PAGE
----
A mental health crisis for young people in our neighborhoods, and how we’re responding

Children receiving tutoring from US staff

Our CEO Melissa Aase writes:

Last week, we wrapped up summer camp at 14 schools and community centers on the Lower East Side and across Brooklyn.  

Camp was often terrifically inspiring this year, and we were thrilled to welcome our young people for seven weeks of learning and laughter.  

It also provided a real opportunity to assess and begin responding to some of the significant challenges the pandemic has posed for our communities.  

As you’re no doubt aware, many months of remote and hybrid school instruction has created significant learning loss for students everywhere – but the effects are liable to be particularly harmful for young people who lack access to technology and additional tutorial support, which is a common inequity in our neighborhoods. 

As one response, this year New York City’s Summer Rising curriculum infused our summer camps with instruction in literacy, math, science, music, and other subjects, led by public school teachers.

But making up for lost instruction is just one part of the puzzle. Any effective response to this crisis will also prioritize mental health – which is why we dug deep into our program budget to fund integrated social-emotional and mental health engagement for all our camps this year.

Of course, such integration has long been one of University Settlement’s top institutional priorities, as investments in preventative, community-based, and holistic mental health care are a powerful way to build community strength.  And there’s no better place to do this kind of work than in youth programs where children and families already have trusting relationships, like ours.  

Families Thriving, our program dedicated to engaging youth, families, and community partners with mental health services and supports, led this effort at camp this year. The insights they uncovered give us a good sense of just how much work lies ahead:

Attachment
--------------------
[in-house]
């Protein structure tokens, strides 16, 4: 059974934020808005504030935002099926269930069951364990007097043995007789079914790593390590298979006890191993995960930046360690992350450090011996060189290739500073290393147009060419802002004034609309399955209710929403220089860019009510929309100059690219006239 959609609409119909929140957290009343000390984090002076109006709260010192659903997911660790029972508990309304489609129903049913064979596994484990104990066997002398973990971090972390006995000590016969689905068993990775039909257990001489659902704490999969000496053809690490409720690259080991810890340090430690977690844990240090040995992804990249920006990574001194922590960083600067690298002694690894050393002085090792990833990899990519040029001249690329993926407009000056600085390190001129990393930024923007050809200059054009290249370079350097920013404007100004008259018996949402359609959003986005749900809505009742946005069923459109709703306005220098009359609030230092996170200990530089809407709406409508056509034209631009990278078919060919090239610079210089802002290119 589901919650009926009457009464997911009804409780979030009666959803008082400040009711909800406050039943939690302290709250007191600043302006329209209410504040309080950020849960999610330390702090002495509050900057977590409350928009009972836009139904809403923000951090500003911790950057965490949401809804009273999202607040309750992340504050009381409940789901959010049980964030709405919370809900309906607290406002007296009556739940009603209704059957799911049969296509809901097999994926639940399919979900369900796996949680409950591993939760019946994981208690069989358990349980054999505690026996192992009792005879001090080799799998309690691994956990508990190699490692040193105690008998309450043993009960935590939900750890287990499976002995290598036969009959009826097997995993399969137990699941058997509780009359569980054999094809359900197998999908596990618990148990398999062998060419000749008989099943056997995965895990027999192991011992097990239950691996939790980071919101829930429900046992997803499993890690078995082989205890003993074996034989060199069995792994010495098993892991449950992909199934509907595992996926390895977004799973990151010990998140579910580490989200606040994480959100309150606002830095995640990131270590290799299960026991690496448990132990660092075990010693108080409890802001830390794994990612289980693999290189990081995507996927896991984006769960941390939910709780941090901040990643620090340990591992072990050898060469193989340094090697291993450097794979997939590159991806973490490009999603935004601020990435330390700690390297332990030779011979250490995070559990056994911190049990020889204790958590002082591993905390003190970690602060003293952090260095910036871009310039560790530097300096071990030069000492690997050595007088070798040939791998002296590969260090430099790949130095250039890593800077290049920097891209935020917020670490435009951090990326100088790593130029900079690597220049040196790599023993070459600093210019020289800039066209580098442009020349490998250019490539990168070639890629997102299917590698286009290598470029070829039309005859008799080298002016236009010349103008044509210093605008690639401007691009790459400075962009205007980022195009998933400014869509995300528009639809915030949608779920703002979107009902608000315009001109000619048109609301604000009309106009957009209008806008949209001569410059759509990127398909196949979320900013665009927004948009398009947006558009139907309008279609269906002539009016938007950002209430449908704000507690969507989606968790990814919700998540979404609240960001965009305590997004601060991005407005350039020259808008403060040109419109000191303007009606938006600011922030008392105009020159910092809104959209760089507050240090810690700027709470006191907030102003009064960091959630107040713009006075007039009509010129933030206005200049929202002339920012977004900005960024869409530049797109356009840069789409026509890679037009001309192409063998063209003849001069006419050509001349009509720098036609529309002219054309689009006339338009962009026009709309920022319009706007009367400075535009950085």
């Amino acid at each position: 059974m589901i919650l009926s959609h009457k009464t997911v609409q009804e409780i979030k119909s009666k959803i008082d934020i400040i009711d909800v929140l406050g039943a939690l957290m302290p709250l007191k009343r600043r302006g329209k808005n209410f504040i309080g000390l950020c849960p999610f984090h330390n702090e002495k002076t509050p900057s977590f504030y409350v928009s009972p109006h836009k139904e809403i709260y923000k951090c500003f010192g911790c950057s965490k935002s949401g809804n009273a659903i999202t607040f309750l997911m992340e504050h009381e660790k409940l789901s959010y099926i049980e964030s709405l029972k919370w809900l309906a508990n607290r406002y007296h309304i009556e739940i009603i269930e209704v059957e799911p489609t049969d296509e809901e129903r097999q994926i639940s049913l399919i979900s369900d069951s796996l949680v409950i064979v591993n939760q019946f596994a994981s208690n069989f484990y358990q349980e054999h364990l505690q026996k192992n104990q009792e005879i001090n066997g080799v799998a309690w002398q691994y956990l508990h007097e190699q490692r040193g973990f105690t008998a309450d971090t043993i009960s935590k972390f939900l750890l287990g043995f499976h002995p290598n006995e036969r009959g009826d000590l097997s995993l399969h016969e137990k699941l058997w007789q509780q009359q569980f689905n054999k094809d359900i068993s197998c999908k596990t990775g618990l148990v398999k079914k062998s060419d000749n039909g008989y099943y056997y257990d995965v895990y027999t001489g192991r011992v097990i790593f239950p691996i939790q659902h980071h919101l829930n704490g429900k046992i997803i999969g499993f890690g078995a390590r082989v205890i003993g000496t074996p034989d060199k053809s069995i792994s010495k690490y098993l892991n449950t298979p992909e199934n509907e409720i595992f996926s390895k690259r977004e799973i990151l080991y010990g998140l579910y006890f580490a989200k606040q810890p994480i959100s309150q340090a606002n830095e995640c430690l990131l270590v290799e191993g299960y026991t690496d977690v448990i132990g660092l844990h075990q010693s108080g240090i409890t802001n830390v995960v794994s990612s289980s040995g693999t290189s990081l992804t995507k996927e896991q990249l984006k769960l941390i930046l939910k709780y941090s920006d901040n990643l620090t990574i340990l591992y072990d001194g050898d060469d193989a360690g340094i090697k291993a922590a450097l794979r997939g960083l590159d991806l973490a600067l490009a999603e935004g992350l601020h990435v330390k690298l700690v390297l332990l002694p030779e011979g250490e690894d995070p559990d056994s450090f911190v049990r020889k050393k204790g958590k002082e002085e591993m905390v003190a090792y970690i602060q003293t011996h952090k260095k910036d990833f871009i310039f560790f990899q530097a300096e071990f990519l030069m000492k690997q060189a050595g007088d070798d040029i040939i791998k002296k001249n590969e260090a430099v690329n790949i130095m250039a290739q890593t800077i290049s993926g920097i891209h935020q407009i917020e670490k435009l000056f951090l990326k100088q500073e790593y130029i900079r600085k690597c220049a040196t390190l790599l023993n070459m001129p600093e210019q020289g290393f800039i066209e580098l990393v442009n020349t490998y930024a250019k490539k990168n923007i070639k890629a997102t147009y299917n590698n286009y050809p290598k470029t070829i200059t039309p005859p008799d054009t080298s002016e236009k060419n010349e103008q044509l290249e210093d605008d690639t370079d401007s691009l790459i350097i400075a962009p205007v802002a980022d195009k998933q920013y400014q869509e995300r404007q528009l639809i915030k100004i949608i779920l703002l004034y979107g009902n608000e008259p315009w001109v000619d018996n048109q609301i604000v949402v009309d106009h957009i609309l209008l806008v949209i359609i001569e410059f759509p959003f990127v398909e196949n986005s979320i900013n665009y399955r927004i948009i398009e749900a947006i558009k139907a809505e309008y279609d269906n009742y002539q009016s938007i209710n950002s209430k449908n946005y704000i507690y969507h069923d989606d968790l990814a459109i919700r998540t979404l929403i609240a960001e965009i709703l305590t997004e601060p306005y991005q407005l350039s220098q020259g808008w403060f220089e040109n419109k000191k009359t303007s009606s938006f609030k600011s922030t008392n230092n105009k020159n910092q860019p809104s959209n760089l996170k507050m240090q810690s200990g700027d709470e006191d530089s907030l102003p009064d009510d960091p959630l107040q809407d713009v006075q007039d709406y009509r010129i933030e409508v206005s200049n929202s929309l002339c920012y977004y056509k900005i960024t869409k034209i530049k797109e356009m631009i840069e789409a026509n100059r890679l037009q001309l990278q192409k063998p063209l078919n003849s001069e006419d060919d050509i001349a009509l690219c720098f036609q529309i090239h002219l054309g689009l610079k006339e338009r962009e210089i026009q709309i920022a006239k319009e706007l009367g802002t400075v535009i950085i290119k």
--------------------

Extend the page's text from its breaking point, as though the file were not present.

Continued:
Our teams checked-in with just over 550 youth participants (kindergarten – high school) to have age-appropriate psychoeducational conversations about feelings and how they’ve been showing up in our lives.  

Engaging our participants in discussions about their emotions was just one of the many ways we sought to learn more about their lives and situations, to provide a holistic and supportive environment for them.  

We found that approximately: 

  • 15% (2nd grade – HS) feel little or no hope for the future
  • 24% of youth (K-HS) surveyed said they feel down almost all the time
  • 23% (K-HS) said they are almost always nervous or worried 

As heartbreaking as it was to hear our campers articulate such challenging emotions, it was also tremendously valuable to have these conversations, as a necessary first step toward healing.

As I mentioned, we had to work hard to identify funding for this vital project, because integrated mental health services are never supported by our City contracts for summer camp – not even this year! –nor is mental health funding often allocated to Community Based Organizations like University Settlement.

As the data demonstrates, and as we’ve heard from our neighbors, children in our communities could strongly benefit from additional social-emotional support, even with all the resilience they have shared with us throughout this prolonged crisis.  With that in mind, we will be expanding Families Thriving significantly this fall, increasing access to approachable and comprehensive mental health services for families in our communities, in partnership with schools, parents and our own youth development programs.

University Settlement is committed to engaging our neighbors holistically, no matter what comes our way – we couldn’t do it without your support.

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